Egypt denies entry to Yemeni Nobel laureate

Peace prize winner Tawakul Karman who voiced support for ousted president Mohamed Morsi was put on flight back to Dubai.

    Egypt denies entry to Yemeni Nobel laureate
    Karman, a 34-year-old mother of three, became a figure of symbolic importance in the 2011 Yemeni uprising [AFP]

    Egyptian authorities have barred Yemeni Nobel Peace laureate Tawakul Karman from entering the country on Sunday and put her on a flight back to Dubai, security sources said.

    State news agency MENA said Karman, who had previously announced her solidarity with supporters of deposed president Mohamed Morsi, was on a list of people who were not allowed to enter Egypt.

    Interview: Tawakul Karman

    A spokesperson for Morsi's Muslim Brotherhood said Karman had recently joined demonstrations in Cairo demanding the former leader be reinstated.

    Karman's Twitter feed on Sunday said the writer and activist had been held at Cairo Airport and was prevented from joining protests.

    She was sent back on the same plane she flew in on, the security sources said on Sunday.

    The Brotherhood criticised Karman's deportation and said it was reminiscent of the rule of former autocrat Hosni Mubarak.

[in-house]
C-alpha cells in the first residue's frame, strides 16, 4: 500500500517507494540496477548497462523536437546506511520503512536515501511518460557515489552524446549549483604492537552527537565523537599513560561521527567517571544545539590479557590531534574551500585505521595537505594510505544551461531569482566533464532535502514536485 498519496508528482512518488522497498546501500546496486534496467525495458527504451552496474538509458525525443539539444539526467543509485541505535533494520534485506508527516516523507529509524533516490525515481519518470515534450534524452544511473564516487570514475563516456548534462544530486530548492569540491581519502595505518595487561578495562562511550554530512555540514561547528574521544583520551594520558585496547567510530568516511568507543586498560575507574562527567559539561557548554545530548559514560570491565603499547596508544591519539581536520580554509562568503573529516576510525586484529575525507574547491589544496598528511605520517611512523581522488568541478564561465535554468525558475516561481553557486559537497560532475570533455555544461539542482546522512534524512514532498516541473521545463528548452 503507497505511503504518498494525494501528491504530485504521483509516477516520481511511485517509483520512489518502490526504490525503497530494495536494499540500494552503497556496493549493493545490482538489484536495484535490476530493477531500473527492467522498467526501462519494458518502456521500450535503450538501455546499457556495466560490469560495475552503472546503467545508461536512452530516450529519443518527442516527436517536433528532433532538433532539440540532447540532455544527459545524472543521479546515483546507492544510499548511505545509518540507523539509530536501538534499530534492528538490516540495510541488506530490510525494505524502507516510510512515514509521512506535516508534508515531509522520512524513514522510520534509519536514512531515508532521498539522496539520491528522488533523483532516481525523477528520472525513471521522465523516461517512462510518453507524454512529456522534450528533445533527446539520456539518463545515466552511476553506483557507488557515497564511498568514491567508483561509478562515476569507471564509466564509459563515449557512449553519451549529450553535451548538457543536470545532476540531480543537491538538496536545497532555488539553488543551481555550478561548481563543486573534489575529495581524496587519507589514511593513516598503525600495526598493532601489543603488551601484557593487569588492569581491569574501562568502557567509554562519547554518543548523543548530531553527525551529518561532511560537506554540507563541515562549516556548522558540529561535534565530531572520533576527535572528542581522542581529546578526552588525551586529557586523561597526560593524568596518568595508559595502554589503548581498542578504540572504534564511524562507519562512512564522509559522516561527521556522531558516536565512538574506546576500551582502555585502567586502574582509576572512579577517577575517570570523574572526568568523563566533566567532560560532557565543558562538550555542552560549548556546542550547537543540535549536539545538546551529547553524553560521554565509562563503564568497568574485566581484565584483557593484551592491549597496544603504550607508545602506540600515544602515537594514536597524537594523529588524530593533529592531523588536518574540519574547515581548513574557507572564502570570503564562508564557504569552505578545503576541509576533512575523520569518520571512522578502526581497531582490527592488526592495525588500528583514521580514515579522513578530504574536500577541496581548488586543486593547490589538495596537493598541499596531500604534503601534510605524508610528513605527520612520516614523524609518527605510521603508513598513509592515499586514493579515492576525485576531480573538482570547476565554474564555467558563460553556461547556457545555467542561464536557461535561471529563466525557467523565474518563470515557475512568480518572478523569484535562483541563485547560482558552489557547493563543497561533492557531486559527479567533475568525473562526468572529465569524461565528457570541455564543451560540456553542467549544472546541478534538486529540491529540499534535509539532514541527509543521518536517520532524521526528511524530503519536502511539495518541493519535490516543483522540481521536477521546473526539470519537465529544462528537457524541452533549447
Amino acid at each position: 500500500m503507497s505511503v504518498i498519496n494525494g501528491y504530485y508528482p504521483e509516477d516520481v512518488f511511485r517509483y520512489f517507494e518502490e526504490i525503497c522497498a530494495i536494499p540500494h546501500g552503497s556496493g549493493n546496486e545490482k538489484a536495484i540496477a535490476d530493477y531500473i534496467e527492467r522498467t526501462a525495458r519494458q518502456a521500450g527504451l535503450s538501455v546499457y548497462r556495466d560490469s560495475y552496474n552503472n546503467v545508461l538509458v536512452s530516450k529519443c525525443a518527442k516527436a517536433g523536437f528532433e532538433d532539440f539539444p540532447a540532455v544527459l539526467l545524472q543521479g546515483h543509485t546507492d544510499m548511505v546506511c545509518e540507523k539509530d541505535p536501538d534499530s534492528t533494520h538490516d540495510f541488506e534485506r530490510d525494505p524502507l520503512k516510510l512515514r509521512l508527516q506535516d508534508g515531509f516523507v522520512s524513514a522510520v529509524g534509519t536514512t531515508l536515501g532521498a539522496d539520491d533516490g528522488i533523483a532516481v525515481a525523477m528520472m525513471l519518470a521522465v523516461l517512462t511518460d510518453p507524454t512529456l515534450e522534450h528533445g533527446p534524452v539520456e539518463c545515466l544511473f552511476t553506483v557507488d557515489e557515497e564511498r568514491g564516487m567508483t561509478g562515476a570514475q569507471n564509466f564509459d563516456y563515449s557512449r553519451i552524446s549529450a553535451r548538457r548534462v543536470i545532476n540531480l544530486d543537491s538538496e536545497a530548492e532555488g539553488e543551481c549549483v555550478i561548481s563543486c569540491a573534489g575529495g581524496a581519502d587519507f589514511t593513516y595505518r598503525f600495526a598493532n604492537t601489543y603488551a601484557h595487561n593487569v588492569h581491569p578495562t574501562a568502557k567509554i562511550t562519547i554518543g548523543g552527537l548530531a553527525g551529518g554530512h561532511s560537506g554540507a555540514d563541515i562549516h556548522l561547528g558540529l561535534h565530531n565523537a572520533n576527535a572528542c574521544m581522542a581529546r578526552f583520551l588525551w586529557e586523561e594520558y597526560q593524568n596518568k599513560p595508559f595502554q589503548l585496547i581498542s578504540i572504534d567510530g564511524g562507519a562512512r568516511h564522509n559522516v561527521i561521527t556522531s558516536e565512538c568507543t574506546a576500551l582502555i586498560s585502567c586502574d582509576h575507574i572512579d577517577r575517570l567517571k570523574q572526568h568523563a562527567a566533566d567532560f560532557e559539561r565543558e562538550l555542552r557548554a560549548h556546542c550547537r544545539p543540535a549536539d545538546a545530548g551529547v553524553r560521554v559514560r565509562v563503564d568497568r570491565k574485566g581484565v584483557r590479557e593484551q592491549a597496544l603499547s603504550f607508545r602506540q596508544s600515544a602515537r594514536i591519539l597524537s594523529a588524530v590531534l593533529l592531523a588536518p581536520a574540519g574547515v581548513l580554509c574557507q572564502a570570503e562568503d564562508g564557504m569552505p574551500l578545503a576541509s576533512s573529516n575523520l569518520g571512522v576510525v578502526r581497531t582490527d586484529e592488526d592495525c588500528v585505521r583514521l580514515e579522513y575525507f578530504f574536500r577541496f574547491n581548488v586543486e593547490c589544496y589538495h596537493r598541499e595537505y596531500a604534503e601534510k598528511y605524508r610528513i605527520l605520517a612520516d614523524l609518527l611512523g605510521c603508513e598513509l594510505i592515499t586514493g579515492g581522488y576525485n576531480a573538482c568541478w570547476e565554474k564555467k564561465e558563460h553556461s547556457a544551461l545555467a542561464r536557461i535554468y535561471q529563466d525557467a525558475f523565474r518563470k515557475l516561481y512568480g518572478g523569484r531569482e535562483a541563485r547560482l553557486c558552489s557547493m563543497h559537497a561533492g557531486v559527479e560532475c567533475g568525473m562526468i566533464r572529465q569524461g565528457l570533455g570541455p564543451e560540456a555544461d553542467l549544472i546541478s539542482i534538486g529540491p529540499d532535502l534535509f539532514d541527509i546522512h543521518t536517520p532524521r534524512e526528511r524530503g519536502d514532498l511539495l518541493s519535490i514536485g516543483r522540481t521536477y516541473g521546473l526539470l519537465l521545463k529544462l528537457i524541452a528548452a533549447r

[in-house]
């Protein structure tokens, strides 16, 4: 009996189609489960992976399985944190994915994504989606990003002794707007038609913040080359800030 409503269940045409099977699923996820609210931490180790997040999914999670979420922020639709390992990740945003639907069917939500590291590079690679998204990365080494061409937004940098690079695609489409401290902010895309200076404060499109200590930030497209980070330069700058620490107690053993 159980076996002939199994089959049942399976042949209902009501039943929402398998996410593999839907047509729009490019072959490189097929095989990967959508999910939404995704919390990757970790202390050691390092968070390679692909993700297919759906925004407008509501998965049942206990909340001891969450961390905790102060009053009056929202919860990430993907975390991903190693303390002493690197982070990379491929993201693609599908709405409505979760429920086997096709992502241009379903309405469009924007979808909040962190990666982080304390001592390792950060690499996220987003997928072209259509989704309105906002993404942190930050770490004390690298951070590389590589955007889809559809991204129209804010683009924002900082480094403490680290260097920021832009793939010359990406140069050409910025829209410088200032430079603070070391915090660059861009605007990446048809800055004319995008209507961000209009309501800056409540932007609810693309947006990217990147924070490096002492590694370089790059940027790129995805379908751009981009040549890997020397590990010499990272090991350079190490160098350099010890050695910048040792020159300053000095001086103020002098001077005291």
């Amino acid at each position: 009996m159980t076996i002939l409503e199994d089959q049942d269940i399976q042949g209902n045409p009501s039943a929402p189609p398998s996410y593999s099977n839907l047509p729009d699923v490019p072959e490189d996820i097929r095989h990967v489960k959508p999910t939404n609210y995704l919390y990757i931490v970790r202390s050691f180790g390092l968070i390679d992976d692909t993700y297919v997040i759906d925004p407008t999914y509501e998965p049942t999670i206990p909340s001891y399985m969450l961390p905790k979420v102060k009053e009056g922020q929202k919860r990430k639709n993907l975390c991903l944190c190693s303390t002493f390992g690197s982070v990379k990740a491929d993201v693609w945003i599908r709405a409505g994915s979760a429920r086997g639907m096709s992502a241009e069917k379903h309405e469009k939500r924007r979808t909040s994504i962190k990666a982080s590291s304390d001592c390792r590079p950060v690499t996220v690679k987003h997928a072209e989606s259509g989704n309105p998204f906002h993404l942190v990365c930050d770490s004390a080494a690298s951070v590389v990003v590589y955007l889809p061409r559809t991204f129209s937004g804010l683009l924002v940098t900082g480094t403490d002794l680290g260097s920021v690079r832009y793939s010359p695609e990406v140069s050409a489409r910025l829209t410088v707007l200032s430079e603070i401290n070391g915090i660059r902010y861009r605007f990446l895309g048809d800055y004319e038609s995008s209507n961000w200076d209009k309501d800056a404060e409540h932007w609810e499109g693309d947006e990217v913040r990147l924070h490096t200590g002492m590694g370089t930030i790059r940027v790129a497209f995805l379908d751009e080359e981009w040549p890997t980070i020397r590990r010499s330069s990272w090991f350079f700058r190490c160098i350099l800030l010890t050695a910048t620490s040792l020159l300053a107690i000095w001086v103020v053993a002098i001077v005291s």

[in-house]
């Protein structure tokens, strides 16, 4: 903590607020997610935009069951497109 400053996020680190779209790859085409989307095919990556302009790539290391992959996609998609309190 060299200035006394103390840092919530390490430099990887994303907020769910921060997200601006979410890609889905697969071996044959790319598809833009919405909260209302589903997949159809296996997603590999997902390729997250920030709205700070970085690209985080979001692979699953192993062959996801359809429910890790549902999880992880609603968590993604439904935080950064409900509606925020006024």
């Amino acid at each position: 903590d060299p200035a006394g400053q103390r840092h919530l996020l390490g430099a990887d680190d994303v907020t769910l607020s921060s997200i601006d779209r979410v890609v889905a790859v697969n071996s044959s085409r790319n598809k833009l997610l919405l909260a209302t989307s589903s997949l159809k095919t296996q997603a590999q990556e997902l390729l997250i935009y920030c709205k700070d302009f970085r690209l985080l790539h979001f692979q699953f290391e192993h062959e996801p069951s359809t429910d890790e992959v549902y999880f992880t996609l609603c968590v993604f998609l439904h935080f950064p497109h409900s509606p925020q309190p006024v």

"This is an abandonment of the gains of Egypt's January revolution. The government is reproducing the practices of Mubarak's state security," said Yasser Ali, a Brotherhood official and former presidential spokesperson.

    'Iron woman'

    Karman, a 34-year-old mother of three, who became a figure of symbolic importance in the 2011 Yemeni uprising, was the first Arab woman and second Muslim woman to win the Nobel Peace Prize.

    In Yemen she is called the "Iron Woman" and "Mother of the Revolution".

    Karman, a member of Yemen's leading Islamic opposition party, al-Islah, had denounced the army's toppling of Morsi, calling it a "coup" and a "blow to democracy".

    In a statement on Friday, she said it had weakened moderate political Islam and strengthened the hand of religious fighters in the Arab world.

    "We can't allow this sense of disappointment in democracy to grow. This is terrifying. Rest assured the first beneficiary of the weakening currents of political Islam are violent terror groups."

    SOURCE: Reuters


    YOU MIGHT ALSO LIKE

    Learn what India's parties' symbols mean by drawing them

    Learn what India's parties' symbols mean by drawing them

    More than 2,300 political parties have registered for the largest electoral exercise in the world.

    Visualising every Saudi coalition air raid on Yemen

    Visualising every Saudi coalition air raid on Yemen

    Since March 2015, Saudi Arabia and a coalition of Arab states have launched more than 19,278 air raids across Yemen.

    Why did Bush go to war in Iraq?

    Why did Bush go to war in Iraq?

    No, it wasn't because of WMDs, democracy or Iraqi oil. The real reason is much more sinister than that.